Wednesday, June 27, 2012

2012 First Half/Second Half: Tyler Dykstra

I usually live in the land of cumulative season statistics (I’m a sucker for large sample sizes), but it struck me today that it would be interesting to go through the Individual Game-by-Game Box Scores on the Calvin Sports page to try to get a glimpse at how some of the players progressed throughout the season. You could pretty much pick any range of games to do this, but I decided to stick with a simple 50-50 first half/second half approach (because small sample sizes tend to frighten me). This is easy enough considering Calvin played an even number of games (26).

I picked Tyler Dykstra to profile first, but I’ll admit to not choosing completely randomly (though his name immediately came to my mind). A quick glance at his numbers confirmed my thought: although he was never a big scorer, he was a bigger part of the offense as the year went on. He’s an ideal candidate to track development though. He’s young, he played in nearly every game (25 of the 26), and his length and athleticism leads to lots of potential.


32 - Dykstra
G
Min
MPG
Pts
PPG
1st Half
12
108
9.0
6
0.5
2nd Half
13
204
15.7
63
4.8
Total
26
312
12.0
69
2.8

As I said, he never became a huge part of the offense, but I was floored to realize that he only accumulated six points through the team’s first 13 games (he only played in 12 after not appearing in the opener at Anderson). But this story isn’t about his early season struggles; it’s about his strong finish to the season. Here are his shooting numbers for the year:


32 -- Dykstra
FG
FGA
Pct
3FG
FGA
3 Pct
FT
FTA
FT Pct
1st Half
3
17
0.176
0
4
0.000
0
0
0.000
2nd Half
24
43
0.558
3
6
0.500
12
18
0.667
Total
27
60
0.450
3
10
0.300
12
18
0.667

It appears as though he shot the ball much more frequently in the second half of the year (17 attempts to 43 attempts), but his minutes per game was bumped up by nearly 75%, so he was probably only shooting about 25% more often than he was earlier in the year.

He was “forced” into more playing time with injury/academic situation as it was, but he the numbers show that he clearly made good on his increased role. He still wasn’t shooting the ball very much (just 3.3 field goal attempts per game), but the efficiency in which he turned shots into points was incredible.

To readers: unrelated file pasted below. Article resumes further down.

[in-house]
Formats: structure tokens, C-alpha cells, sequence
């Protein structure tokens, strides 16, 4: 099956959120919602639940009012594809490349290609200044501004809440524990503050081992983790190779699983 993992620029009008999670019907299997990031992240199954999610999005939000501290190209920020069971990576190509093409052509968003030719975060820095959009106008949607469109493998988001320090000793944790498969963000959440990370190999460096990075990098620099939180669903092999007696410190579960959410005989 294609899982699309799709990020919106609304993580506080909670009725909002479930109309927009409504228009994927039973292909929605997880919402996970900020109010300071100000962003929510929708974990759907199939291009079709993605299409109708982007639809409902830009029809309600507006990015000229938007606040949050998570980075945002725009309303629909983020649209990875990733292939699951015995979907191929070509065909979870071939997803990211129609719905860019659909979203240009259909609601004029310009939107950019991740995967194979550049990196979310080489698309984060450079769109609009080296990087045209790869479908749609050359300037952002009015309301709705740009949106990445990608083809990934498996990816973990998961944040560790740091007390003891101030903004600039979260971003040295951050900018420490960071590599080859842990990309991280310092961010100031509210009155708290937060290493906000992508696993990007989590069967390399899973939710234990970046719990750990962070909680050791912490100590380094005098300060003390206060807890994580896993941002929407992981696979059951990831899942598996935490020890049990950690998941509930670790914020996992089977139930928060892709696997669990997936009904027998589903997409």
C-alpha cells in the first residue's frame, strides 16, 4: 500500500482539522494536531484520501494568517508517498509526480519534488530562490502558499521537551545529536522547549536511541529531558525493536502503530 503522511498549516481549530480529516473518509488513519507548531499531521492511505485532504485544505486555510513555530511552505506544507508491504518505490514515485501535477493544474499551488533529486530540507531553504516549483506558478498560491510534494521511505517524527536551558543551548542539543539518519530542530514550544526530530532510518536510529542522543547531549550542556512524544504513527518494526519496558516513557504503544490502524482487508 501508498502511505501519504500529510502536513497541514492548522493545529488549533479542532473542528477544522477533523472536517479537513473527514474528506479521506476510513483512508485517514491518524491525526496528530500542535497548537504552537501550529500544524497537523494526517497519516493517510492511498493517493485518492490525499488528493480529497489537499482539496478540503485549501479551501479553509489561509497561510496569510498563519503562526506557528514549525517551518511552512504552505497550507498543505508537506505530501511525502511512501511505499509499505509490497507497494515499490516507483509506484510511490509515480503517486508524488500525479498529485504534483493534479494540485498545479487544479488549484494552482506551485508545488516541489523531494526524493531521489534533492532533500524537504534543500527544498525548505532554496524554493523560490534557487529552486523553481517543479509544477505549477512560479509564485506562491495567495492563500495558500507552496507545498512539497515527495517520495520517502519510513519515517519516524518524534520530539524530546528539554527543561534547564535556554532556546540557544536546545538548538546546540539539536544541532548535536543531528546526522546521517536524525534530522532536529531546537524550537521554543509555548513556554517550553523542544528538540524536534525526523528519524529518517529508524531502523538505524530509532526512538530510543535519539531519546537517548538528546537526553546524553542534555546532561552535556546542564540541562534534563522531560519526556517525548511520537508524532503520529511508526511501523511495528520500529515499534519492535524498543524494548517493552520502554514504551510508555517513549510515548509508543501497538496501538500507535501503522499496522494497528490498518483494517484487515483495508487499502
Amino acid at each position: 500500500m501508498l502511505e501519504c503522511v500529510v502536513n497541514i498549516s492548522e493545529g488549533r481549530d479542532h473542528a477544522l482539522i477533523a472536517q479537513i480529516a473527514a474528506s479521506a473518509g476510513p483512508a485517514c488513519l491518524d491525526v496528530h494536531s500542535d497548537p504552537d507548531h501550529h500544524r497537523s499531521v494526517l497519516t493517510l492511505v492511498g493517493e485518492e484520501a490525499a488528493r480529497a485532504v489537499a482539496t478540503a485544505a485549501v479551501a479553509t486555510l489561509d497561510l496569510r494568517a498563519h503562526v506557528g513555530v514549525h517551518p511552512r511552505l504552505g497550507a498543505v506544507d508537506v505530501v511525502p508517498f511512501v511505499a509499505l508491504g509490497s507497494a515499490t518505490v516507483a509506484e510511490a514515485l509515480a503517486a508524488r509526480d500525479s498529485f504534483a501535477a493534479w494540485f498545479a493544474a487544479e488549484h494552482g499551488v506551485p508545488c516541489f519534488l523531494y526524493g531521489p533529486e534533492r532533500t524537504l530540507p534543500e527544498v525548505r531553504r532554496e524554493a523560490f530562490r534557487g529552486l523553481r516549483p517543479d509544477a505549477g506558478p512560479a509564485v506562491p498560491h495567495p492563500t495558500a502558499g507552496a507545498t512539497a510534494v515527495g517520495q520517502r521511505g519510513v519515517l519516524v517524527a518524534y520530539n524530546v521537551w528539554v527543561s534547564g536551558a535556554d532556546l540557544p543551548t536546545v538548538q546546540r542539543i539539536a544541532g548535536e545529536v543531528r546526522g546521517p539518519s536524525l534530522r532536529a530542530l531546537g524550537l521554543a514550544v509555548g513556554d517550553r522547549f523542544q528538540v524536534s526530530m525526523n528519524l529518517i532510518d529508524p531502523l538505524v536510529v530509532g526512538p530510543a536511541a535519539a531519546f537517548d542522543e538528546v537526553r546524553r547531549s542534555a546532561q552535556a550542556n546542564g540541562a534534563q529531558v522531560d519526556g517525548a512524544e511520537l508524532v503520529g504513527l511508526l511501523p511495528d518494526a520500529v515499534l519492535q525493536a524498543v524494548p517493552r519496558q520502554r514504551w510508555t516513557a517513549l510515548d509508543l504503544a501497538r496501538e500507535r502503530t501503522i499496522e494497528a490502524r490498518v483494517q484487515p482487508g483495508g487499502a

I’m a big lover of using points per weighted shot (PPWS) to determine an individual’s scoring efficiency. It’s a simple way to combine two-point shots, three point shots, and free thrown shooting to come up with one number that says how many points are gained on an average attempt to score by a certain player (or team). During the second half of last season, Dykstra put up a PPWS of 1.22.

That number doesn’t mean a whole lot without context. The team average last season was 1.02, and Calvin’s average as a program (since 1998) is 1.10. Dykstra’s 1.22 PPWS is equivalent (actually slightly better if we carry the decimal one place further) to the scoring efficiencies of the careers of Kevin Broene, Ricky Shilts, and Matt Veltema, who are tied for fifth in career* PPWS at Calvin (minimum 100 field goal attempts).

*As always, the data I can gather on the internet only goes back to 1998, so whenever I mention “career leaders” it’s really career leaders since 1998.

There’s a lot to like in the progression of these numbers. First of all is the apparent change in approach to his offensive game. In the first half it was 23.5% three point attempts and zero fouls drawn. This suggests a more passive approach to offense: deference to teammates, settling for jump shots, and perhaps tentativeness with respect to playing in the paint. The second half was quite a different story. The three point attempts fell to 14%, and the number of fouls drawn grew sharply.

It’s not unreasonable or uncommon for a freshman playing college basketball for the first time to display some passiveness in the beginning, but you don’t want those types of patterns to become habits, especially for a kid with a 6-8 frame. Tyler didn’t let that happen. He’s going to find success by using his length and athleticism to create shots, draw fouls, and get to the rim, and his ability to do just that grew by leaps and bounds.

Here’s some anecdotal evidence. Dykstra threw down four dunks over the course of the season, which was sixth most in the conference (h/t: Happy Calvin Guy). All four came in the second half of the year.

Of course, we can’t (or at least shouldn’t) expect him to return as a Sophomore and keep this type of efficient offense up (especially if he sees his role increase even further), but this type of development could turn him into a scary-good player by the time his career at Knollcrest comes to an end.

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